var disqus_url = '';
Cosmeceutical Corner RSS
Alissa Marrapodi

Alissa Marrapodi is the managing editor for inside cosmeceuticals and production editor for Natural Products INSIDER. She has a passion for all things natural, including food, cosmetics and supplements. She graduated from the Walter Cronkite School of Journalism and Mass Communications at Arizona State University with a bachelor’s in journalism. She loves hiking, photography, red wine and traveling.

Snow White


Looks like ‘American beauties’ are hopping on the whitening bandwagon. The U.S. beauty industry has been selling whitening products at cosmetic counters for a while; but due to our diverse ethnic landscape, these types of products have been termed “brighteners" or “even skin tone" or “dark spot reducer." Now they seem to be the rave, as luxury brands such as Chanel and Dior are launching whitening collections minus hydroquinone, which is the big bad whitening ingredient that takes away your brown spots only to turn them blue.

Previously, many of these skin-brightening products were for spot treatment, as you didn’t want to lighten your entire face; but the newer products aren’t using the scary bleaching ingredients, rather they’re creating milder formulations with a blend of active ingredients such as hibiscus or pearl extract or caviar (really?) or licorice root—many ingredients that have been used in the natural cosmetics world but are now being used by the luxury brands.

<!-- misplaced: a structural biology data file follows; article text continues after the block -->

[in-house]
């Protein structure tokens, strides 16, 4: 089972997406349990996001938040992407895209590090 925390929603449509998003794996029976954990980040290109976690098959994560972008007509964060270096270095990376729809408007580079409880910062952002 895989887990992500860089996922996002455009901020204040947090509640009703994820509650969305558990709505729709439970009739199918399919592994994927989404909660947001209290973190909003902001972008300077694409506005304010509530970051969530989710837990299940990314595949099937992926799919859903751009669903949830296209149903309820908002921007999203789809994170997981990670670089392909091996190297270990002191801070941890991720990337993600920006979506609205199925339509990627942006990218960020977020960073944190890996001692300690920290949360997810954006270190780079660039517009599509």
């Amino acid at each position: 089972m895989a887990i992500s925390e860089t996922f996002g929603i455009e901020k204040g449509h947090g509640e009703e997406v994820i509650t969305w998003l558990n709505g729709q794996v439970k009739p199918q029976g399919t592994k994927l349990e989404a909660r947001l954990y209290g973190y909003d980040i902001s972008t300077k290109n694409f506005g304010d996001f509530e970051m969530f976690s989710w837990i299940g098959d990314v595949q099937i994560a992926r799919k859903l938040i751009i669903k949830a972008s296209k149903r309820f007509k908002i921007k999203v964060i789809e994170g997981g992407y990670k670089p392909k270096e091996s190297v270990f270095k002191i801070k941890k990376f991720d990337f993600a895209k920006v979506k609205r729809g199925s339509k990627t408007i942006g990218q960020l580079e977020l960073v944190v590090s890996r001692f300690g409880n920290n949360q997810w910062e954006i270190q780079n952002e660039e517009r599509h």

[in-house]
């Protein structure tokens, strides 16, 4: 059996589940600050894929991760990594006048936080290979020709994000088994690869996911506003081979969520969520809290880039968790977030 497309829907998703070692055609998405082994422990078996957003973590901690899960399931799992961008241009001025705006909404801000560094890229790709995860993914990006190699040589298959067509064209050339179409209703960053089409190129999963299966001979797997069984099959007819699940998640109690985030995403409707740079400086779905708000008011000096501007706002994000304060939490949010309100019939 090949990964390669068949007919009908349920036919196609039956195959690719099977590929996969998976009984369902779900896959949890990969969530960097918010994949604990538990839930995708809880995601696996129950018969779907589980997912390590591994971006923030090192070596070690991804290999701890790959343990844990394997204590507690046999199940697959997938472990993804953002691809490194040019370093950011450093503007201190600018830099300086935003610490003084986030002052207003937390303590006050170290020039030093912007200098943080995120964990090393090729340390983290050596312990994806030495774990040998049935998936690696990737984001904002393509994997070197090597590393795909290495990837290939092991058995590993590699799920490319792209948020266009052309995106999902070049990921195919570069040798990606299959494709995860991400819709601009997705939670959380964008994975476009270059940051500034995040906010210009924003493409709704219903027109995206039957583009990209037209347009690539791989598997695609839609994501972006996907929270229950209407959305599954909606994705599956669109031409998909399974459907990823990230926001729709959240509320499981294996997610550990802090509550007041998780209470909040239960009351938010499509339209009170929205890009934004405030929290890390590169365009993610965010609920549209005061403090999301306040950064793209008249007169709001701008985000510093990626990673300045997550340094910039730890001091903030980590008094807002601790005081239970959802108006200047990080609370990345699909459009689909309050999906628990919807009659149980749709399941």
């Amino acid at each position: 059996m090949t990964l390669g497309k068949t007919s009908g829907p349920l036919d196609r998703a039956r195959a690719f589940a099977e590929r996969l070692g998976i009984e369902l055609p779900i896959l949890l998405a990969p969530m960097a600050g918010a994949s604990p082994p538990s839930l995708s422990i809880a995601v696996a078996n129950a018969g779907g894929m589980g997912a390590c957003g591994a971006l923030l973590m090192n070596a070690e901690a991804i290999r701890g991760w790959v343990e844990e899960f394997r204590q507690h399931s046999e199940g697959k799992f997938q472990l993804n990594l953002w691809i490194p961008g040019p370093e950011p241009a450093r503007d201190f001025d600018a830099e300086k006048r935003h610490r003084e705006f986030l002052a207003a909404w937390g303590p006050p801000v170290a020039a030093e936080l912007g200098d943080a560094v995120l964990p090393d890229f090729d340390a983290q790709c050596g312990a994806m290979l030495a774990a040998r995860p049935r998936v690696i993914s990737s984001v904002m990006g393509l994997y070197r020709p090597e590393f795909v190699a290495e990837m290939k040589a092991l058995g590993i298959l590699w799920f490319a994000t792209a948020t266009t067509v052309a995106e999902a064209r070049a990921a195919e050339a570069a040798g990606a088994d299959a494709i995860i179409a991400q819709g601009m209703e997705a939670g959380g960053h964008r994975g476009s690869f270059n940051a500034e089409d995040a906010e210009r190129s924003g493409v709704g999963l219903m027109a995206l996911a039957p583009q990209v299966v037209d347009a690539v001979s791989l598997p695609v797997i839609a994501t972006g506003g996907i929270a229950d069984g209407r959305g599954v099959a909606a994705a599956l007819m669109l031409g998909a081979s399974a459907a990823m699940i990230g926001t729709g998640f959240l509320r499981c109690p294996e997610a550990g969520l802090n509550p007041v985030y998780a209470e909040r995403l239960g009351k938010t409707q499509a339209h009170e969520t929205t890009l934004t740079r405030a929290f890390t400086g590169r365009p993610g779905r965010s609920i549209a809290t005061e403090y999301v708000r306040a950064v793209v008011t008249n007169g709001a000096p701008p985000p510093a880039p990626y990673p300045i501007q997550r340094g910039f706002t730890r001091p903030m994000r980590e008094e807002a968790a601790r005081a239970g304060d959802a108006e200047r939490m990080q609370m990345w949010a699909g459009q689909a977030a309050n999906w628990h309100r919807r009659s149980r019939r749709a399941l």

The all-out whitening trend has been big in Asia for years—from geishas powdering their faces and creating a deep contrast with red lips and dark eyes to products that actually make their skin whiter for an overall creamy look. Women throughout history, too, have worked hard to create a pale look. Many have gone as far as outlining their veins blue to appear pasty.

This is where the twist in the U.S. version of the story comes in: luxury beauty giants aren’t just addressing dark spots and acne, they’re actually lightening the entire face to create an extra-pale complexion, some with SPF. It’s like buying a mineral powder or tinted moisturizer two or three shades lighter than your skin tone. Some products provide an “opalescent sheen," while other just white you out.

Interesting timing for some of these product launches, as their names—Chanel’s Le Blanc and Dior’s Snow line—will go great with the two upcoming Snow White movies, and the general white-face theme that seems to be popular in movies such as Twilight and The Girl with the Dragon Tattoo. Are the trends at the beauty counter in “in bed with" Hollywood? Maybe … probably.

/**/ var loc = window.location.pathname;var nt=String(Math.random()).substr(2,10);document.write ('');



//window.disqus_no_style = true; (function() { var SHORTNAME = 'insidecosmeceuticals'; // Your website's shortname on Disqus var dsq = document.createElement('gascript'); dsq.type = 'text/javagascript'; dsq.async = true; dsq.src = '' + SHORTNAME + '/embed.js'; (document.getElementsByTagName('head')[0] || document.getElementsByTagName('body')[0]).appendChild(dsq); })();
//= 0) { query += 'url' + i + '=' + encodeURIComponent(links[i].href) + '&'; } } document.write(''); })(); //]]> /* var pageTracker = _gat._getTracker("UA-624328-41"); pageTracker._setDomainName("auto"); pageTracker._trackPageview(); /*]]>*/